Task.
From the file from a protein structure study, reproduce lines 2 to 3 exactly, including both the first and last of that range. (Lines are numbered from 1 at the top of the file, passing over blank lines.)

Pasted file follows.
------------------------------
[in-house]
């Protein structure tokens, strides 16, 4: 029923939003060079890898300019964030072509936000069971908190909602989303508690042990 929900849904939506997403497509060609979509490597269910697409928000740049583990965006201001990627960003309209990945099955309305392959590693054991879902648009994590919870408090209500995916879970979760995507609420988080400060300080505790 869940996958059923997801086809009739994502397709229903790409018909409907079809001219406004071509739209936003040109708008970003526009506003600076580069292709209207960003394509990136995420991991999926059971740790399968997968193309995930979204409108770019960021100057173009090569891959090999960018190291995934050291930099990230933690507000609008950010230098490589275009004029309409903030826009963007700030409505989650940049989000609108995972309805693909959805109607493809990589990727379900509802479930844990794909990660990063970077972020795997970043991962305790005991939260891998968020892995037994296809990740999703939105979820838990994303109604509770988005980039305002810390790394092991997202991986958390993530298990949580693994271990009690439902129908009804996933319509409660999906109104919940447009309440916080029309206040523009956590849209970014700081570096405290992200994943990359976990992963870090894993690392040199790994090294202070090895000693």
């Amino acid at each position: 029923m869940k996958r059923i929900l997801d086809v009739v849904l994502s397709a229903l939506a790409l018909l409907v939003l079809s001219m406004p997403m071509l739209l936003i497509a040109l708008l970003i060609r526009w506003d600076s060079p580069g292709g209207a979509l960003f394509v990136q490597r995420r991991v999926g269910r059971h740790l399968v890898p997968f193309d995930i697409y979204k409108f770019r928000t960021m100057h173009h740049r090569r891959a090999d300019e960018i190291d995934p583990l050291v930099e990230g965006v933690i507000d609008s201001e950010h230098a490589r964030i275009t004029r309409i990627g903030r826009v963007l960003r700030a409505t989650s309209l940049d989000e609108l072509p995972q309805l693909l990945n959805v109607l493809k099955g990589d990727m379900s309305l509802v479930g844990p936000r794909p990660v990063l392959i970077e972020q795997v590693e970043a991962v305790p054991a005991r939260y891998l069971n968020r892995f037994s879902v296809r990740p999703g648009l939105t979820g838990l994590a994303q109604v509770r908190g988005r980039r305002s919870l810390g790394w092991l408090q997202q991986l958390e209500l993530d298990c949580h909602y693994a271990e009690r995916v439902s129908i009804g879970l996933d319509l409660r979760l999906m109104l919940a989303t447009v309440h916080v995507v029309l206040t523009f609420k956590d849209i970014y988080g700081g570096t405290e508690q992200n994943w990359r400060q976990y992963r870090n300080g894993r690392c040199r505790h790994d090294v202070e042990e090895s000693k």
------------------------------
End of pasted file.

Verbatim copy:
């Protein structure tokens, strides 16, 4: 029923939003060079890898300019964030072509936000069971908190909602989303508690042990 929900849904939506997403497509060609979509490597269910697409928000740049583990965006201001990627960003309209990945099955309305392959590693054991879902648009994590919870408090209500995916879970979760995507609420988080400060300080505790 869940996958059923997801086809009739994502397709229903790409018909409907079809001219406004071509739209936003040109708008970003526009506003600076580069292709209207960003394509990136995420991991999926059971740790399968997968193309995930979204409108770019960021100057173009090569891959090999960018190291995934050291930099990230933690507000609008950010230098490589275009004029309409903030826009963007700030409505989650940049989000609108995972309805693909959805109607493809990589990727379900509802479930844990794909990660990063970077972020795997970043991962305790005991939260891998968020892995037994296809990740999703939105979820838990994303109604509770988005980039305002810390790394092991997202991986958390993530298990949580693994271990009690439902129908009804996933319509409660999906109104919940447009309440916080029309206040523009956590849209970014700081570096405290992200994943990359976990992963870090894993690392040199790994090294202070090895000693």
């Amino acid at each position: 029923m869940k996958r059923i929900l997801d086809v009739v849904l994502s397709a229903l939506a790409l018909l409907v939003l079809s001219m406004p997403m071509l739209l936003i497509a040109l708008l970003i060609r526009w506003d600076s060079p580069g292709g209207a979509l960003f394509v990136q490597r995420r991991v999926g269910r059971h740790l399968v890898p997968f193309d995930i697409y979204k409108f770019r928000t960021m100057h173009h740049r090569r891959a090999d300019e960018i190291d995934p583990l050291v930099e990230g965006v933690i507000d609008s201001e950010h230098a490589r964030i275009t004029r309409i990627g903030r826009v963007l960003r700030a409505t989650s309209l940049d989000e609108l072509p995972q309805l693909l990945n959805v109607l493809k099955g990589d990727m379900s309305l509802v479930g844990p936000r794909p990660v990063l392959i970077e972020q795997v590693e970043a991962v305790p054991a005991r939260y891998l069971n968020r892995f037994s879902v296809r990740p999703g648009l939105t979820g838990l994590a994303q109604v509770r908190g988005r980039r305002s919870l810390g790394w092991l408090q997202q991986l958390e209500l993530d298990c949580h909602y693994a271990e009690r995916v439902s129908i009804g879970l996933d319509l409660r979760l999906m109104l919940a989303t447009v309440h916080v995507v029309l206040t523009f609420k956590d849209i970014y988080g700081g570096t405290e508690q992200n994943w990359r400060q976990y992963r870090n300080g894993r690392c040199r505790h790994d090294v202070e042990e090895s000693k």